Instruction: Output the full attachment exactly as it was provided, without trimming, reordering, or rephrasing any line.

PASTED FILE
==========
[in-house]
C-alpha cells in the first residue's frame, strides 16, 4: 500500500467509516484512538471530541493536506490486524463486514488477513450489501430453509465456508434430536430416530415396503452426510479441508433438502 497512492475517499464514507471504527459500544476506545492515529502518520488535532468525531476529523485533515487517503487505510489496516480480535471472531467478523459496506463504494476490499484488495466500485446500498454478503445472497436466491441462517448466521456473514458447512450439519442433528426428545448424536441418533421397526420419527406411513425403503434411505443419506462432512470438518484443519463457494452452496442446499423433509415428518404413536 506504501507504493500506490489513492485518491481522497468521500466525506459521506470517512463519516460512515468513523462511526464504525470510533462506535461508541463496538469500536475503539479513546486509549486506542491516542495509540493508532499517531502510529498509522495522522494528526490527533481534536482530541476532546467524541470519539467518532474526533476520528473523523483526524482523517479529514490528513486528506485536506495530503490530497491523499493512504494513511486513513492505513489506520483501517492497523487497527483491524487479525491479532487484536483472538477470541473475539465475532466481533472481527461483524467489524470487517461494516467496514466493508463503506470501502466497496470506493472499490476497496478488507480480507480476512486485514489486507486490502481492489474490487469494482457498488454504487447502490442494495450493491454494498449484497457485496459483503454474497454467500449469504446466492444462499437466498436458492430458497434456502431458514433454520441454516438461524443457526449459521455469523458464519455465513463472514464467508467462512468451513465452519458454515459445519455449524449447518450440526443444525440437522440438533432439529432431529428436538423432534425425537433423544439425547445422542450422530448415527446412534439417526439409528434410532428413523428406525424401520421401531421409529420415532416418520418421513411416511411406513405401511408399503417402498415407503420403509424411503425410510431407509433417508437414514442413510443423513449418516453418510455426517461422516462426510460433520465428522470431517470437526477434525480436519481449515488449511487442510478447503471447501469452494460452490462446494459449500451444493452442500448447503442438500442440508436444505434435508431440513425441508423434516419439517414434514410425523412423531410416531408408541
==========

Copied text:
[in-house]
C-alpha cells in the first residue's frame, strides 16, 4: 500500500467509516484512538471530541493536506490486524463486514488477513450489501430453509465456508434430536430416530415396503452426510479441508433438502 497512492475517499464514507471504527459500544476506545492515529502518520488535532468525531476529523485533515487517503487505510489496516480480535471472531467478523459496506463504494476490499484488495466500485446500498454478503445472497436466491441462517448466521456473514458447512450439519442433528426428545448424536441418533421397526420419527406411513425403503434411505443419506462432512470438518484443519463457494452452496442446499423433509415428518404413536 506504501507504493500506490489513492485518491481522497468521500466525506459521506470517512463519516460512515468513523462511526464504525470510533462506535461508541463496538469500536475503539479513546486509549486506542491516542495509540493508532499517531502510529498509522495522522494528526490527533481534536482530541476532546467524541470519539467518532474526533476520528473523523483526524482523517479529514490528513486528506485536506495530503490530497491523499493512504494513511486513513492505513489506520483501517492497523487497527483491524487479525491479532487484536483472538477470541473475539465475532466481533472481527461483524467489524470487517461494516467496514466493508463503506470501502466497496470506493472499490476497496478488507480480507480476512486485514489486507486490502481492489474490487469494482457498488454504487447502490442494495450493491454494498449484497457485496459483503454474497454467500449469504446466492444462499437466498436458492430458497434456502431458514433454520441454516438461524443457526449459521455469523458464519455465513463472514464467508467462512468451513465452519458454515459445519455449524449447518450440526443444525440437522440438533432439529432431529428436538423432534425425537433423544439425547445422542450422530448415527446412534439417526439409528434410532428413523428406525424401520421401531421409529420415532416418520418421513411416511411406513405401511408399503417402498415407503420403509424411503425410510431407509433417508437414514442413510443423513449418516453418510455426517461422516462426510460433520465428522470431517470437526477434525480436519481449515488449511487442510478447503471447501469452494460452490462446494459449500451444493452442500448447503442438500442440508436444505434435508431440513425441508423434516419439517414434514410425523412423531410416531408408541